Steps to Take When Injured on the Job

  1. Tell someone at the management level at your place of employment immediately about the injury. Do not take a “wait and see” approach. If you do not tell your employer within 30 days, you may lose your right to compensation. Notify your employer in writing about the injury including the nature of the injury, where and when it occurred and your name and address. You should keep a copy of the notice for your records. If your employer will not provide you with a form to notify them of the injury in writing, the Division of Workers’ Compensation has created a form which you may use to submit to your employer concerning the injury. [WC-280]
  2. Ask your employer which doctor or hospital you should see for treatment. Under the Workers’ Compensation Law, your employer has the right to select which doctor or hospital treats your injury. If you do not allow your employer to choose the doctor that treats you, then you will likely have to pay for the treatment yourself. When you go to the doctor or hospital that your employer chooses, you should inform them that your treatment is related to a work injury and billing should be directed to your employer or their workers’ compensation insurer.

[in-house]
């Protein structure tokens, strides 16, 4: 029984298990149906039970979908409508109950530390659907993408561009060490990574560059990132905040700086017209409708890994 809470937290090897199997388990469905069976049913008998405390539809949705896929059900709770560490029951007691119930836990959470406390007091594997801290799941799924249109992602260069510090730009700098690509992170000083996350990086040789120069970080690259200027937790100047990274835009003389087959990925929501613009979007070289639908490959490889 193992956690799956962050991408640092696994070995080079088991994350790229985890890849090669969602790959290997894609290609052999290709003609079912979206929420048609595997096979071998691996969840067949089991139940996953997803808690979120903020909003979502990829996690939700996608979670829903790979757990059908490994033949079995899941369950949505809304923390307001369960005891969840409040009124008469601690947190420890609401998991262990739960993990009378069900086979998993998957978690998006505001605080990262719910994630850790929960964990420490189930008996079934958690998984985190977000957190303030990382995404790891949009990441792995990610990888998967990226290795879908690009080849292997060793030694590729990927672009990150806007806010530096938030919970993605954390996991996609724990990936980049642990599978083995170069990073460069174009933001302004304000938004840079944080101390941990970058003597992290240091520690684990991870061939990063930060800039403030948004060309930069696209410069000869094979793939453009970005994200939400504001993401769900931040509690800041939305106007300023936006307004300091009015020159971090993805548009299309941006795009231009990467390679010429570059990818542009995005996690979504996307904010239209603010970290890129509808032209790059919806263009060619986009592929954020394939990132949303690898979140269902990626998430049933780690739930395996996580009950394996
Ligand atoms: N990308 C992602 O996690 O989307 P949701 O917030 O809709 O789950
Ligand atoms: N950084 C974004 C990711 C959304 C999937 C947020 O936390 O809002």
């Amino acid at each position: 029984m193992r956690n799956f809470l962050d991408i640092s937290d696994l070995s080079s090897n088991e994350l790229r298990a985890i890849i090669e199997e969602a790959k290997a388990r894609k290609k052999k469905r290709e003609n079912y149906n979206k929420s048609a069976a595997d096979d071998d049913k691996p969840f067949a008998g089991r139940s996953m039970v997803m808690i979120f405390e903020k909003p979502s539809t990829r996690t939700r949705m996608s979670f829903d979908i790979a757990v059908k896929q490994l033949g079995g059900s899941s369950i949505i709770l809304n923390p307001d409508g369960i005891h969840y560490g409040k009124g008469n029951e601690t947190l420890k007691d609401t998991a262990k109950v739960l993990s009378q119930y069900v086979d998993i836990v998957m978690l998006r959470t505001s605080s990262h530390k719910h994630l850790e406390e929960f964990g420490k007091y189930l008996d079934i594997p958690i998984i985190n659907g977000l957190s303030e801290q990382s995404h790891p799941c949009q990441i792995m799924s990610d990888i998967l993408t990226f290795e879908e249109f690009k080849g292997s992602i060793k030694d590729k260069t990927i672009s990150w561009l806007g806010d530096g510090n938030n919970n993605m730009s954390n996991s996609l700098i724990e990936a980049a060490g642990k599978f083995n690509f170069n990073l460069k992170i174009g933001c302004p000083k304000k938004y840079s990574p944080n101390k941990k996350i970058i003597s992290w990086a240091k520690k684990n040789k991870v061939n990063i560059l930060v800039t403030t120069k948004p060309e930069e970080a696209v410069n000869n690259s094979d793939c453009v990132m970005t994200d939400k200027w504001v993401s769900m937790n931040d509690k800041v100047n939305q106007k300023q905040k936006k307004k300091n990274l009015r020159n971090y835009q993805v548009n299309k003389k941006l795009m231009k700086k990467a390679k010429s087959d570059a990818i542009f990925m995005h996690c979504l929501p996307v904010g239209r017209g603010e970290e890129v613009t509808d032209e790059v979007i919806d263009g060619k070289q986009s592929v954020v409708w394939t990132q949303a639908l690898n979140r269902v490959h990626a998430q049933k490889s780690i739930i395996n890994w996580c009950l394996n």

3. Begin keeping a detailed journal. To keep track of your injury and progress, write down:a. The time and date of the injury;
    b. Where you were when it occurred;
    c. What you were doing when it occurred;
    d. What you felt immediately afterwards and then hours and days later;
    e. Who saw the injury occur;
    f. Who you reported the injury to and what they told you to do;
    g. The names of the doctors, hospitals and other facilities you see for treatment as well as the dates you see them;
    h. What the doctors tell you about your condition;
    i. The names of any medications you are prescribed for the injury and any advice your doctors give you;
    j. A description of how you feel every day – make note of any pain, numbness or tingling you experience due to the injury and its severity;
    k. A log of your mileage to and from any and all treatment that is outside the local area from your home or principal place of employment;
    l. Any other information that you believe will be important later should also be included in the journal.
  4. Also, begin to keep track of how much work you miss. Sometimes doing this on a calendar specifically designated for your Workers’ Compensation claim is helpful and will remind you to do this on a daily basis.

Above all else, act promptly.
To protect your rights, report your injury and seek medical treatment as soon as possible.